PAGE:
• Teach students formulaic approach to genes, motion, and chemical bonding
  • Assist students in determining hierarchical structures and systems: of animals, chemicals, and vector formulas
  • Teach students the ways that plant structures differ from animal structures
  • Teach students the difference between organic and inorganic chemical processes
  • Model for students the creation and deployment of relevant and insightful scientific inquiries
  • Have students identify credible sources of information from which to study - link this process to scientific objectivity and the concept of scientific rigor
  • Model and asses students as they select, test, and safely use appropriate lab equipment for a variety of experiments and field world
  • Show students how to evaluate and report on the results of a scientific inquiry
  • Lead students to describe the contributions of scientists from all disciplines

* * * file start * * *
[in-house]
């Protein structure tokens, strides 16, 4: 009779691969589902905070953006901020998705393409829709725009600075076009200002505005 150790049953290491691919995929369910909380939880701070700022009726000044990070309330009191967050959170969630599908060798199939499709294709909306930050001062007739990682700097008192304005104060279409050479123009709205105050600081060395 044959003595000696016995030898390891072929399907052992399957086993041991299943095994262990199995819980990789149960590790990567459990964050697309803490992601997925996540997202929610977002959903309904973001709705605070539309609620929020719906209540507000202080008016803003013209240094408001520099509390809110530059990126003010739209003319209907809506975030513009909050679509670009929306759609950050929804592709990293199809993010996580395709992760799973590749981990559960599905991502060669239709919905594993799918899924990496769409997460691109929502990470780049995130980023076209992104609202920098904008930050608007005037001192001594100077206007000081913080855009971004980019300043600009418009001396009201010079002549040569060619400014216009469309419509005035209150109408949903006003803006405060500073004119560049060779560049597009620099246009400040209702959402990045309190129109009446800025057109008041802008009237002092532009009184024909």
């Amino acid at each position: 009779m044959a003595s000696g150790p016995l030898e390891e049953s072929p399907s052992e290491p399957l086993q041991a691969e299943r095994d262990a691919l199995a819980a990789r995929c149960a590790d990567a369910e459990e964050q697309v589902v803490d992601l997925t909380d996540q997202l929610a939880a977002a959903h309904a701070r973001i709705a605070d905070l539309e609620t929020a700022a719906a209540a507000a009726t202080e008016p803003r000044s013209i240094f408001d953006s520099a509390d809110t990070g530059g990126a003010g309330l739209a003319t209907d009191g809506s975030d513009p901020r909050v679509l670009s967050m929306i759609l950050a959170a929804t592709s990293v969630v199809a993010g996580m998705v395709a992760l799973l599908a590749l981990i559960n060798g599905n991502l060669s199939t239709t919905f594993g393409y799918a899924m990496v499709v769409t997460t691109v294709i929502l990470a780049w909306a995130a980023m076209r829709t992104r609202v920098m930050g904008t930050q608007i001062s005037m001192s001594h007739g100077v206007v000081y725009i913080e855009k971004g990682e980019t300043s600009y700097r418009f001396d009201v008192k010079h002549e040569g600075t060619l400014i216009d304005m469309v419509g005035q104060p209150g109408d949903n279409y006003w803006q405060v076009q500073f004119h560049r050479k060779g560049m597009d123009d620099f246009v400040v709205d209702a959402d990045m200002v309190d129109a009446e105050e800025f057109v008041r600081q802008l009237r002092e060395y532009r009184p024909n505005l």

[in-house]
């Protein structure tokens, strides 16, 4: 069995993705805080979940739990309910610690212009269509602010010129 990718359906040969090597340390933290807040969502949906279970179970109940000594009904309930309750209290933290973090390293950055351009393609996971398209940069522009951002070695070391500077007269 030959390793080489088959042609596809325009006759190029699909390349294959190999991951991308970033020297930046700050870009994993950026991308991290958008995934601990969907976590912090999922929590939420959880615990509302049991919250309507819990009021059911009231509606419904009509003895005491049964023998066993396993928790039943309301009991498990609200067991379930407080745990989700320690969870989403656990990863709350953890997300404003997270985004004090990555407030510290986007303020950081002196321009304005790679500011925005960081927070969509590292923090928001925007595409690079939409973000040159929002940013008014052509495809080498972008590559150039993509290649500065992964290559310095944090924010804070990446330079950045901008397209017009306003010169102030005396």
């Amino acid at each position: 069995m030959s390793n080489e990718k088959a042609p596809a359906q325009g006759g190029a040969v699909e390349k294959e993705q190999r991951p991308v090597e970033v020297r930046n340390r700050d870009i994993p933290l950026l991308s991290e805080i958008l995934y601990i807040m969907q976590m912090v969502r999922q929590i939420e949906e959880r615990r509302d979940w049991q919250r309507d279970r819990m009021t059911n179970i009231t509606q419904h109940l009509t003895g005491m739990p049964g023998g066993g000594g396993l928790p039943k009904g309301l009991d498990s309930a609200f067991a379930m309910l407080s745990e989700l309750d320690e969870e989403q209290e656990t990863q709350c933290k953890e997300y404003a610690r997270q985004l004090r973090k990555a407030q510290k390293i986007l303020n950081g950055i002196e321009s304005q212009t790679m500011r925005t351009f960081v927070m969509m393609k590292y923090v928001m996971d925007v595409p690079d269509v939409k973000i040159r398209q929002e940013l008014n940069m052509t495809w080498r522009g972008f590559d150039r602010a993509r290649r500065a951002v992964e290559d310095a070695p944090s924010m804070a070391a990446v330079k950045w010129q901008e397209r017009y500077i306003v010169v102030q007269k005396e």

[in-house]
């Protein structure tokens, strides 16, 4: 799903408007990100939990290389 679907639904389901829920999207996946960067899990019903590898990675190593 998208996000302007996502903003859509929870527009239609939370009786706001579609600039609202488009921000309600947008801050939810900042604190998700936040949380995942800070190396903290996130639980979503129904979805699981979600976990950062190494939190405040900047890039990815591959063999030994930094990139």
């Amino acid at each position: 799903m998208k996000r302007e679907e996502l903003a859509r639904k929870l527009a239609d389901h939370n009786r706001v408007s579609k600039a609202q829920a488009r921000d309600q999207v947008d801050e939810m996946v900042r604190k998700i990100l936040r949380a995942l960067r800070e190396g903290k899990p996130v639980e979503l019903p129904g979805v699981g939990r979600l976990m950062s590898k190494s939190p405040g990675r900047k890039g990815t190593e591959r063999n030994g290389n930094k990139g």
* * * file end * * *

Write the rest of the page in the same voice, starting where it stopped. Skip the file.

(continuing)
• Lead students to explore a variety of careers in science, technology, engineering and mathematics (STEM)
  • Remediate gender inequalities in classroom practice and lecture
  • Demonstrate creativity while focusing on the scientific method; strive to bring real world examples and problems to the classroom
  • Commit to active listening
  • Promote the school and district mission and vision statements
  • Commit to becoming an active part of the students' home community
  • Set rigorous and objective academic goals for students to strive for
  • Commit to professional development on a yearly basis
  • Communicate proactively and professionally about student grades and behavior with other staff, individual students, and their families
  • Support the school's culture and practices through extracurricular and co-curricular activities and staff leadership
  • Conduct all work activities in a professional manner